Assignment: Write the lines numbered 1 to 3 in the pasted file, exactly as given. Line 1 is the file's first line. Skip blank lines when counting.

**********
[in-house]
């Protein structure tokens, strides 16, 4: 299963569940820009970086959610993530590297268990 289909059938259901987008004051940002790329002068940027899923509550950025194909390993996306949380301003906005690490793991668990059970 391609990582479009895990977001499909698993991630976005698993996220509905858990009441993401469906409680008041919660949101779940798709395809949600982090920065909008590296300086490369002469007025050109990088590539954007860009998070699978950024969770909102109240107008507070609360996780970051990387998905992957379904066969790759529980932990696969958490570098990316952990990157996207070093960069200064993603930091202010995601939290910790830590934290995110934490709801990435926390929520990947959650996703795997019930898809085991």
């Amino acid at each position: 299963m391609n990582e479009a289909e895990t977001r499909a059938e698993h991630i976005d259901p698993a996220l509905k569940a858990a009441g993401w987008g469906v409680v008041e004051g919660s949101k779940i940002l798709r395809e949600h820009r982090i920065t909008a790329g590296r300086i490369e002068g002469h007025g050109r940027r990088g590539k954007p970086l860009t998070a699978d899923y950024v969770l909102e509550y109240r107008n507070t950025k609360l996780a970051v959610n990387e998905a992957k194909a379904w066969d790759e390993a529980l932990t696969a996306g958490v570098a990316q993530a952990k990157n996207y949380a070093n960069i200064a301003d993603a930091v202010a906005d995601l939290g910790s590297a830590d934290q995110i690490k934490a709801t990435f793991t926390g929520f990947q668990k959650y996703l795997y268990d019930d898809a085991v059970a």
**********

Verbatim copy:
[in-house]
């Protein structure tokens, strides 16, 4: 299963569940820009970086959610993530590297268990 289909059938259901987008004051940002790329002068940027899923509550950025194909390993996306949380301003906005690490793991668990059970 391609990582479009895990977001499909698993991630976005698993996220509905858990009441993401469906409680008041919660949101779940798709395809949600982090920065909008590296300086490369002469007025050109990088590539954007860009998070699978950024969770909102109240107008507070609360996780970051990387998905992957379904066969790759529980932990696969958490570098990316952990990157996207070093960069200064993603930091202010995601939290910790830590934290995110934490709801990435926390929520990947959650996703795997019930898809085991």
């Amino acid at each position: 299963m391609n990582e479009a289909e895990t977001r499909a059938e698993h991630i976005d259901p698993a996220l509905k569940a858990a009441g993401w987008g469906v409680v008041e004051g919660s949101k779940i940002l798709r395809e949600h820009r982090i920065t909008a790329g590296r300086i490369e002068g002469h007025g050109r940027r990088g590539k954007p970086l860009t998070a699978d899923y950024v969770l909102e509550y109240r107008n507070t950025k609360l996780a970051v959610n990387e998905a992957k194909a379904w066969d790759e390993a529980l932990t696969a996306g958490v570098a990316q993530a952990k990157n996207y949380a070093n960069i200064a301003d993603a930091v202010a906005d995601l939290g910790s590297a830590d934290q995110i690490k934490a709801t990435f793991t926390g929520f990947q668990k959650y996703l795997y268990d019930d898809a085991v059970a």